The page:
By Romany Webb
Despite scientists’ dire warnings about the catastrophic impacts of climate change, the greenhouse gases that cause it continue to be emitted in substantial amounts. There is no question that deep, across the board cuts in greenhouse gas emissions are essential, but many scientists now agree that simply cutting future emissions will not be enough. It will also be necessary to remove previously-emitted greenhouse gases from the atmosphere. This could be achieved in a number of ways, including through enhanced weathering, which aims to accelerate natural processes whereby carbon dioxide reacts with silicate-rich rocks. While enhanced weathering has been the subject of much scientific research in recent years, it has received little attention from the legal community. A new Sabin Center white paper, published online today, provides the first comprehensive analysis of legal issues associated with the performance of enhanced weathering on land and in the oceans.
Broadly, enhanced weathering involves spreading finely ground silicate rock or other materials with similar chemical composition over land or ocean waters. The materials react with carbon dioxide in the air, releasing carbonate or bicarbonate ions, which either remain on land and form carbonate minerals (e.g., limestone), or flow into the oceans and eventually become carbonate sediments on the ocean bed. While further study is needed to fully evaluate the risks associated with enhanced weathering, initial research suggests that it could result in the long-term storage of large amounts of carbon dioxide, likely for centuries or millennia. Enhanced weathering could also have other benefits. Most notably, when performed on agricultural land, it can help to stimulate plant growth, increasing crop yields and reducing the need for synthetic fertilizers.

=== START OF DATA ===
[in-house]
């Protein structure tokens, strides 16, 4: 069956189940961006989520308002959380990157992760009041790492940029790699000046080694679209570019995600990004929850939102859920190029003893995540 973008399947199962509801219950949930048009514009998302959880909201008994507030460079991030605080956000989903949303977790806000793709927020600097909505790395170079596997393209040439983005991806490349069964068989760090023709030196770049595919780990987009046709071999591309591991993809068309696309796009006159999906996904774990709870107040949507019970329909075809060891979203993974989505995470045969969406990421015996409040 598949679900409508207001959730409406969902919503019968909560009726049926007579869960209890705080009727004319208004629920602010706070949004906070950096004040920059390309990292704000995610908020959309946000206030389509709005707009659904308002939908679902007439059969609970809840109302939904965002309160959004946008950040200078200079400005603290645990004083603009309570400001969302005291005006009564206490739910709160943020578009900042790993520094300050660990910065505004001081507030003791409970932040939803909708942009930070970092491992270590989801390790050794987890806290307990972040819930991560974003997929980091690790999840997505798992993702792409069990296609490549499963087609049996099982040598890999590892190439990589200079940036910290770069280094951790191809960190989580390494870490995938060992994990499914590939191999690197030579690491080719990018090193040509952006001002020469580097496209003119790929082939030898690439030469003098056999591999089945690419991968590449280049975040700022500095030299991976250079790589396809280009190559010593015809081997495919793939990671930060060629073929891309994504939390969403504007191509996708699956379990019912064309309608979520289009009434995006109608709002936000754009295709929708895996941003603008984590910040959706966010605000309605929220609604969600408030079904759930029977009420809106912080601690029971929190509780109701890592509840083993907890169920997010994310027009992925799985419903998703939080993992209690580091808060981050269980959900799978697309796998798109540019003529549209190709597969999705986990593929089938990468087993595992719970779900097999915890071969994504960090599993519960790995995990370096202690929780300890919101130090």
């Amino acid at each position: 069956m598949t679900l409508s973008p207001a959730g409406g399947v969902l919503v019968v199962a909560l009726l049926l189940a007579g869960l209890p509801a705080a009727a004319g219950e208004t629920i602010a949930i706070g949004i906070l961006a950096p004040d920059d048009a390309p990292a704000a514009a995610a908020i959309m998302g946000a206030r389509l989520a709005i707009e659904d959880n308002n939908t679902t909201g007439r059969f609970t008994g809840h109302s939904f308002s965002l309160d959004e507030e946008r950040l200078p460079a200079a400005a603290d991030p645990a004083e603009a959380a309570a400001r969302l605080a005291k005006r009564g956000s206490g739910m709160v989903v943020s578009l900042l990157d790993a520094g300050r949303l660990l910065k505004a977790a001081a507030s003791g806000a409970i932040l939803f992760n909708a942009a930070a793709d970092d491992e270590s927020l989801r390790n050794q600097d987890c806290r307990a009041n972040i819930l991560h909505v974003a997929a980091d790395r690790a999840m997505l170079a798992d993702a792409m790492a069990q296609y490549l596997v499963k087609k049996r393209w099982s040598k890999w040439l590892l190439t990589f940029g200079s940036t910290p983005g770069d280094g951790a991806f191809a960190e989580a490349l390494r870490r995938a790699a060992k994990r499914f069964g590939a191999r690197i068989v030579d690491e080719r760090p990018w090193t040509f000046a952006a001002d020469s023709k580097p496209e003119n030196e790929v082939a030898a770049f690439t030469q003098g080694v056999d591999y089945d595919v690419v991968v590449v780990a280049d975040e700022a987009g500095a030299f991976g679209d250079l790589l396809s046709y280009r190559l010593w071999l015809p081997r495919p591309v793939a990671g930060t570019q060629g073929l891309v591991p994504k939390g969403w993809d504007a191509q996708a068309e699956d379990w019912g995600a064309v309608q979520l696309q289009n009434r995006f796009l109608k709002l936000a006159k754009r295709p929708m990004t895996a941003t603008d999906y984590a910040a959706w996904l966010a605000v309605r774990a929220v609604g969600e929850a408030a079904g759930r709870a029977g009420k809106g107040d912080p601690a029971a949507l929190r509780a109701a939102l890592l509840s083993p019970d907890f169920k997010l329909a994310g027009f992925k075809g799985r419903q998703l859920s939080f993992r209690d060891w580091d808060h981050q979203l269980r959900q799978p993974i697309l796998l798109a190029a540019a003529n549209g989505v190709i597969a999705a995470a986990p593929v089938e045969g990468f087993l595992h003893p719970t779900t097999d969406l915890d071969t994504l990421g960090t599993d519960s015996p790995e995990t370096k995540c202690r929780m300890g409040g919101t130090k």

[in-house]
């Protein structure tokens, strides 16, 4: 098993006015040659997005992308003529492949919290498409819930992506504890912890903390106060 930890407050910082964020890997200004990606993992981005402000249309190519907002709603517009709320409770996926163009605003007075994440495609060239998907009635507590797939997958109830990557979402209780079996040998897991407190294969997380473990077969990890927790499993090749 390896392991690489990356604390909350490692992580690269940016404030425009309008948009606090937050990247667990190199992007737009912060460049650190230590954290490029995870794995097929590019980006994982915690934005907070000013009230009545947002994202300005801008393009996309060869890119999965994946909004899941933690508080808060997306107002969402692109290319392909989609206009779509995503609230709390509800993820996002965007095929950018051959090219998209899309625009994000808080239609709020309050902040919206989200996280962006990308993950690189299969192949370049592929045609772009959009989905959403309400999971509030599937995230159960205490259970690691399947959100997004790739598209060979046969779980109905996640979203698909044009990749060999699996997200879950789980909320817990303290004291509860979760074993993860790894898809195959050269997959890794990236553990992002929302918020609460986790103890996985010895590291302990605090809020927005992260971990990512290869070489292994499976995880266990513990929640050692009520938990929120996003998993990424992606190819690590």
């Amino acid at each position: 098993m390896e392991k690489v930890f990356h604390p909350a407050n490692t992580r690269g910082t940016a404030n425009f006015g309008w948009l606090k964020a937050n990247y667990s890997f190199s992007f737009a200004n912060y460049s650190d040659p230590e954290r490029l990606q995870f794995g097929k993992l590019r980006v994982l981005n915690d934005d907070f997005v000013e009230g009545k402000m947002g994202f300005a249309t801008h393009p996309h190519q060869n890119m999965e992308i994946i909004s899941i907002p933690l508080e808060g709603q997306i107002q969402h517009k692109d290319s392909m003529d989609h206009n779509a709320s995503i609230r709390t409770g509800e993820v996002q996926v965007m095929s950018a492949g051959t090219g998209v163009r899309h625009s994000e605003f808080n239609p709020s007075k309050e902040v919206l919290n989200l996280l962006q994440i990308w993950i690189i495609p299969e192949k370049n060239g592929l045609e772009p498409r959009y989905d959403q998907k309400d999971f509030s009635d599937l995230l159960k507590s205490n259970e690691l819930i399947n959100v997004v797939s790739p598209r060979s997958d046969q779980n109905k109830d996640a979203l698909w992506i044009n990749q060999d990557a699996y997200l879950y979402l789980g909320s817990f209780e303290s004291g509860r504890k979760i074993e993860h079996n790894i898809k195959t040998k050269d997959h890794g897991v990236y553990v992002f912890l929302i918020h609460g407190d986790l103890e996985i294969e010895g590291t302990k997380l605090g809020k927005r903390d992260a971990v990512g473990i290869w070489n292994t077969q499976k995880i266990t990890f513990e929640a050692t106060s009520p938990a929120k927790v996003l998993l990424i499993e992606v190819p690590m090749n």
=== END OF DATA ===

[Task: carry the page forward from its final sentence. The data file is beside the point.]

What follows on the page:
Performing enhanced weathering on agricultural land or in other onshore or offshore areas could raise a host of legal issues. The Law of Enhanced Weathering for Carbon Dioxide Removal discusses key issues arising under international and U.S. federal and state law. As the paper explains, there are currently no international or U.S. laws dealing specifically with enhanced weathering, but projects could be subject various, existing general environmental and other laws. Exactly how and when those laws apply will depend on the design of each enhanced weathering project, including where it is conducted, the materials used, and the method of application. Our paper surveys potentially applicable existing laws and identifies areas where new laws could be adopted, or existing ones revised, to reduce uncertainty and facilitate the development of enhanced weathering projects.